Alina Utrata '17, one of the first Stanford students to graduate with a minor in Human Rights (HR), spoke to an audience of undergraduates about opportunities available through the Handa Center, as well as life after graduation. The Stanford Daily's Regina Kong covered the talk in an article.
“The Handa Center was one of the most important – if not the most important – parts of my undergraduate experience,” Utrata said.
She detailed her summer fellowships in Bosnia-Herzegovina and Cambodia. In Bosnia, she expanded her understanding of transitional justice processes at the Balkan Institute for Conflict Resolution, Responsibility and Reconciliation in Sarajevo, studying the impacts of the International Criminal Tribunal in the former Yugoslavia. “What does it look like the day after you sign a peace agreement?” Utrata recalled asking herself. “How do you piece communities back together that have experienced these horrible, horrible periods of violence? Can you ever really do that? What does that look like? How does it start?” The following summer, she observed and documented the war crimes tribunal Case 002 at the Extraordinary Chambers in the Courts of Cambodia (ECCC).
She recently completed her MA in Conflict Transformation and Social Justice through Queen's University Belfast as a 2017 Marshall Scholar. Her Master's dissertation focused on the perceptions of the Royal Ulster Constabulary about their role policing Northern Ireland before, during and after the conflict.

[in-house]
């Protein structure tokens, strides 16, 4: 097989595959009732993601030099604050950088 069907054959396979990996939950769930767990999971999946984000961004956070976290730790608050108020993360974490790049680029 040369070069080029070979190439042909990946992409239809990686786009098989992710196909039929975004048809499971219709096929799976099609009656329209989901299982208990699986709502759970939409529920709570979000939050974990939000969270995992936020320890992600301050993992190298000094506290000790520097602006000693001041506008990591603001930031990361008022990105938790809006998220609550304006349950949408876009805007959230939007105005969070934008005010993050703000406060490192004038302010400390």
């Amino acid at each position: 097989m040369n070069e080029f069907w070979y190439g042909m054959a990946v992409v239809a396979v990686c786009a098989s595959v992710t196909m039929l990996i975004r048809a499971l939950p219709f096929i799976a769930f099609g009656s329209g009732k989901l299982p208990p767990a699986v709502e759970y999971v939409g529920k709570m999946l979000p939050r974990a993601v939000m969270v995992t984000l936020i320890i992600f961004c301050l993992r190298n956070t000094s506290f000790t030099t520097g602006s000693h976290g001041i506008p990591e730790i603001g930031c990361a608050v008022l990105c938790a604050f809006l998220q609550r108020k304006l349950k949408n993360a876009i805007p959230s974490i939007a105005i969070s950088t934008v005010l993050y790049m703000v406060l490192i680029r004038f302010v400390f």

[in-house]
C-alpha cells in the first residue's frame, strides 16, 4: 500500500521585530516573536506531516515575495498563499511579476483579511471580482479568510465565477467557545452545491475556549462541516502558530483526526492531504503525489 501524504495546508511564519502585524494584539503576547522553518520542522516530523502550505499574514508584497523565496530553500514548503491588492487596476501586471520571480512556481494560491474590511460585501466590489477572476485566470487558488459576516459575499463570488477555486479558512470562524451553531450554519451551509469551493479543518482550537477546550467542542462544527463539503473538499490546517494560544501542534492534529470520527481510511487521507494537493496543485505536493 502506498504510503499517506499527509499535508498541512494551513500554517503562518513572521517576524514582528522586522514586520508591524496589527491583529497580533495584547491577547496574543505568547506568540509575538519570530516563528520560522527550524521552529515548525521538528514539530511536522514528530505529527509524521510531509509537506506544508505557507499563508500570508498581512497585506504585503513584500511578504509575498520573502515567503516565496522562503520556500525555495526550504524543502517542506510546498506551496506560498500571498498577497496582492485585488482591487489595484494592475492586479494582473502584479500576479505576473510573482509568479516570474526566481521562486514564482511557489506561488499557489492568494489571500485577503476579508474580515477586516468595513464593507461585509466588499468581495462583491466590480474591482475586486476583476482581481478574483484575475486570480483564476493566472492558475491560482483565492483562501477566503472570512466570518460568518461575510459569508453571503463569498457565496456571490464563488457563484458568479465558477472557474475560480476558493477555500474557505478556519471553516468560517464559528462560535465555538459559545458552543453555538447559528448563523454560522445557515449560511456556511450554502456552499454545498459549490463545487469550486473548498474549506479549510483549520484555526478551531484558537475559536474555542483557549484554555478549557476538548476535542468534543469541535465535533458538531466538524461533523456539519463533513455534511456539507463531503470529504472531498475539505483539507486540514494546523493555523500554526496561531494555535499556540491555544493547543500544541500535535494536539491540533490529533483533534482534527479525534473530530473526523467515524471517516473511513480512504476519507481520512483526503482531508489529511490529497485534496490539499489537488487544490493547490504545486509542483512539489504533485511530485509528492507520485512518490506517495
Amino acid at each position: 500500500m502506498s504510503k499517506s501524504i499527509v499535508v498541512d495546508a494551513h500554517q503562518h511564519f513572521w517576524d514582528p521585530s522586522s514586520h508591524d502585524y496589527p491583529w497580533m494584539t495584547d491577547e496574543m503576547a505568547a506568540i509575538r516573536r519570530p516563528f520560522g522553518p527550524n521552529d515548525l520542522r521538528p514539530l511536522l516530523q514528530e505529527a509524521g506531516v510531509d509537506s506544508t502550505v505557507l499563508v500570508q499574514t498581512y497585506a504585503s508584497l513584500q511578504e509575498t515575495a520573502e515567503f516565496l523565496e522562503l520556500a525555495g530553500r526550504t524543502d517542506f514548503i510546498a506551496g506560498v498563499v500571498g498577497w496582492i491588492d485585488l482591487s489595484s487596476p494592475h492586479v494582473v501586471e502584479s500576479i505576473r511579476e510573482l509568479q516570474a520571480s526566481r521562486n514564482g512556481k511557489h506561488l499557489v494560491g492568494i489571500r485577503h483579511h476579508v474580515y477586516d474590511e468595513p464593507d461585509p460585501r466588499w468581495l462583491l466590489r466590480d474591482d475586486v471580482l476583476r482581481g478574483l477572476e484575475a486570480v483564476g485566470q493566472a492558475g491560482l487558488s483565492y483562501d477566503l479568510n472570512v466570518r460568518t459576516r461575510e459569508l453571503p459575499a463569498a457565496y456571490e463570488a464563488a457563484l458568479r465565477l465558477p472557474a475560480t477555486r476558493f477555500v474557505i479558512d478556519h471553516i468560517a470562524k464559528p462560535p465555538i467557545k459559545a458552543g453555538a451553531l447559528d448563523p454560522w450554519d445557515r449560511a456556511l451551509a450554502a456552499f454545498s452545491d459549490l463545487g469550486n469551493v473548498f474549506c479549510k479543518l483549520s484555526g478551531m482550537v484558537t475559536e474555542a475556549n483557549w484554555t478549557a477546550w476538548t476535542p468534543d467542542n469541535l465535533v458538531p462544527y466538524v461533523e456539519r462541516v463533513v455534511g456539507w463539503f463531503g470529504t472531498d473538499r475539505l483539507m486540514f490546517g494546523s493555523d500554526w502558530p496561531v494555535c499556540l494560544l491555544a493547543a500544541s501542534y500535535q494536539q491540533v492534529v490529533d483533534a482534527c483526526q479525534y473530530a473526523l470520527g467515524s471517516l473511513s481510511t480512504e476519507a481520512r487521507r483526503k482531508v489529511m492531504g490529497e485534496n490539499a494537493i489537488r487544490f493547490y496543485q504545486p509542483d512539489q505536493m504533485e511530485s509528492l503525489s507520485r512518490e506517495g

Alina discussed some of the challenges of human rights work generally, such as how practitioners can cope with weighty issues. She also detailed potentially negative consequences to HR work, including seemingly minor considerations such as how to develop appropriate interview questions. “We’ve underestimated, in terms of research, the impact that interviewing people has,” Utrata said. “But actually, interviewing people can be re-traumatizing.” “I started my fellowship with the goal of not doing any harm,” she added.
Human rights workers and academics don’t often see immediate results, she said. Especially early in their careers, they need to understand that they may end up not making a major impact, she said, but rather simply learning about the people, context and the work itself. “For me the postgraduate journey has been letting go of ‘Okay, I’m not going to be able to solve everything,’” she said. “The older I get, the more I feel that each of those individual, tiny acts of kindness – that I felt were really insignificant at the time – were actually the building blocks of all the kindness in the world,” Utrata said.